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The Villanovan

The Oxford Comma: A Form of Grammatical Divinity

Unlike me, you might not worship at the feet of grammatical divinity. Maybe you’ve never even heard of the Oxford comma. But I have. And I relish it. 

For context, let’s define the Oxford comma. In the words of Mr. Merriam-Webster himself, it is “a comma used after the penultimate item in a list of three or more items, before ‘and’ or ‘or.’” 

In simple terms, the comma adds a layer of separation between the last item of a list and the rest of the sentence. For example, writing “Villanova is beautiful, academically rigorous, and has a good basketball team,” utilizes the Oxford comma.  

The Oxford comma became increasingly popular after the 20th century, when the Oxford University Press updated its style guidelines, giving it its name. Since then, it has garnered the support of the masses. Particularly, the Oxford comma presents itself in everyday, non-academic use. 

Technically speaking, the Oxford comma isn’t grammatically correct. Yet, it’s not grammatically incorrect, either. It exists in a strange, metaphysical, universe known as “grammatically optional.” 

In other words, the comma won’t fly in most journalistic publications and formal documents. Still, you won’t be arrested if you choose to add it to a personal piece of writing. 

Many news outlets refrain from using the Oxford comma for continuity’s sake. In a mosaic of news articles with multiple contributing authors, overarching grammatical rules bring a sense of connection to the publication. 

A common set of guidelines is not uncommon within the field of journalism, even The Villanovan has sets of rules for its writers to follow. For example, Copy Desk prohibits exclamation marks and the use of italics, among other dos and don’ts. 

So then, why not have everyone use the Oxford comma? It would still be consistent across the board, and arguably more fluid to read. One theory is that it might bring a level of informality. Because it is not “grammatically-correct,” the Oxford comma doesn’t possess the high level of sophistication that publications typically strive for.

Society tends to adhere to tradition and accepted norms, and it’s easier to resist change than to embrace it. While the Oxford comma might become more universally accepted in the future, only time will truly tell. Another theory exists strictly through a historical lens, specifically, the former financial burden of unnecessary punctuation.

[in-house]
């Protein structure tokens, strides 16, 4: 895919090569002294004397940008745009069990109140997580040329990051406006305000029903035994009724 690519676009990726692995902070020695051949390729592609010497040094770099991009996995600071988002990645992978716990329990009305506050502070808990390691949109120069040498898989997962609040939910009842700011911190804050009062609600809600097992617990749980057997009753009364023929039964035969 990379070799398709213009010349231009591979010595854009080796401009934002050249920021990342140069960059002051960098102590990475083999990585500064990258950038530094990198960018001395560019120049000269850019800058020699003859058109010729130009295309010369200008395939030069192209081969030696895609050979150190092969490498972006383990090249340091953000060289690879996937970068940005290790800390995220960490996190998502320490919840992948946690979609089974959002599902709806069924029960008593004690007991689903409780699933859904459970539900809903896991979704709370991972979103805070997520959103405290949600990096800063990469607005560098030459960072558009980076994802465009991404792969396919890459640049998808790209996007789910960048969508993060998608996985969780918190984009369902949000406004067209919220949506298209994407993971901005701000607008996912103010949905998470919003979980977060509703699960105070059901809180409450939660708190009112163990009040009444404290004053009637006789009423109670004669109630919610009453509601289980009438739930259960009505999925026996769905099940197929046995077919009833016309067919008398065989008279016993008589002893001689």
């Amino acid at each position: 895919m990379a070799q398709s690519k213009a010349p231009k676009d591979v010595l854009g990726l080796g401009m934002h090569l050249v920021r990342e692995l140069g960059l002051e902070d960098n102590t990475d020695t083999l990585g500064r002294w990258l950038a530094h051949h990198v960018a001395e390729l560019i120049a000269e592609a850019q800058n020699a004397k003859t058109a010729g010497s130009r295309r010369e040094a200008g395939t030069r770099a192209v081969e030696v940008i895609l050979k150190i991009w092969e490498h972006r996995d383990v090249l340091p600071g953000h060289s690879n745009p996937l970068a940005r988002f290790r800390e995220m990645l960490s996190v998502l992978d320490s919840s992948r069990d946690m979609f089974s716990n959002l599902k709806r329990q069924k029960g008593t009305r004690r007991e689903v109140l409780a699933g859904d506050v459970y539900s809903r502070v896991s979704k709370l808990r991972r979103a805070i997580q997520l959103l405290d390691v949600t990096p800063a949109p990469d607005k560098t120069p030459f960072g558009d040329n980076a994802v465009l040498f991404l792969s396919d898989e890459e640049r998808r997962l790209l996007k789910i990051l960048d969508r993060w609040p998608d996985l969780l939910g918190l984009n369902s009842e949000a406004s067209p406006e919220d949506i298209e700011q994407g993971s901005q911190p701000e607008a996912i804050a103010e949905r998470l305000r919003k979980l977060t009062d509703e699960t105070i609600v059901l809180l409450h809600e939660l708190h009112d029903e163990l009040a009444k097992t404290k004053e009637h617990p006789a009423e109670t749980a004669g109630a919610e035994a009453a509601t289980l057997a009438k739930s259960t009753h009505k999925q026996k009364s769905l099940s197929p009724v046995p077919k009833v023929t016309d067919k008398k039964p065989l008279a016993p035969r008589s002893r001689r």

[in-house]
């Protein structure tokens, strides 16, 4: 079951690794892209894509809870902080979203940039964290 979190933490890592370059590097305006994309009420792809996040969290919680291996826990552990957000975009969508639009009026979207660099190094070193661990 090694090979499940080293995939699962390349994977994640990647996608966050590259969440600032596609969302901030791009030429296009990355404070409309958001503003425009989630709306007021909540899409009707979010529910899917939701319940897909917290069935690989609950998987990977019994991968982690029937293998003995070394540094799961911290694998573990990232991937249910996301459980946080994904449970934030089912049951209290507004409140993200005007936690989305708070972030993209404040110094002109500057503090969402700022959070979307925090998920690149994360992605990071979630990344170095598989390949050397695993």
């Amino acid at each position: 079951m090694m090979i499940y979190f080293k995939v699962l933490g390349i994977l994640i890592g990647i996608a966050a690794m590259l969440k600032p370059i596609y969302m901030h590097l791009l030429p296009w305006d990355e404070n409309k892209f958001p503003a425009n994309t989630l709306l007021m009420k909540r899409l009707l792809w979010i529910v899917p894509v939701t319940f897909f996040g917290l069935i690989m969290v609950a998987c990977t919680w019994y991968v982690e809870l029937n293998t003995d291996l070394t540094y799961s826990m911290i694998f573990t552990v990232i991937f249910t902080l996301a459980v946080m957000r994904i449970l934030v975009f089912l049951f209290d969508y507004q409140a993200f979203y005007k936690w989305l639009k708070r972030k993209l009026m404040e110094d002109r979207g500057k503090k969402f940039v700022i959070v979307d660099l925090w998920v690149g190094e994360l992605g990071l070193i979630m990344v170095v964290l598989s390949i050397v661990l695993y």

While printing fees have drastically reduced with the influx of digital media, original revolutionary era newspapers paid per character. If pieces of punctuation weren’t necessary to being grammatically correct, printing companies would simply omit them from ink. 

This same reasoning applies to spelling inconsistencies between British, Canadian and American English. The spelling of words such as “colour” and “travelling” vary intercontinentally because expendable letters were dropped in America’s infancy. Maybe the Oxford comma met the same fate.

Whatever the reason for the Oxford comma’s lack of universal acceptance, I implore Villanova students to continue using it as they see fit. Through essays, emails and even newspaper articles, Villanova should remain Oxford-comma sympathizers.

And with that, I leave this note to the wonderful staff members of Copy Desk: I will fully continue to lead the Oxford comma charge, no matter how often you edit them out of my articles. 

While my beloved comma might never see the light of day in The Villanovan (including this very article), it will forever remain important to me. One day, I hope to change the social stigma surrounding my favorite piece of punctuation, and you’ll be the first to know.

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About the Contributor
Avery Chalk, Co-Opinion Editor
Avery Chalk is a freshman in her first year as a Co-Opinion Editor for The Villanovan. In preparation for law school, she plans to study Political Science with a minor in Peace and Justice. Alongside the New York Times Daily Mini, Journalism is one of her many passions. Avery’s most prideful pieces consist of topics such as Roe v. Wade, the Gender Confidence Gap, and the Oxford Comma. When not writing, Avery can be found posting on her finsta or watching "La La Land".
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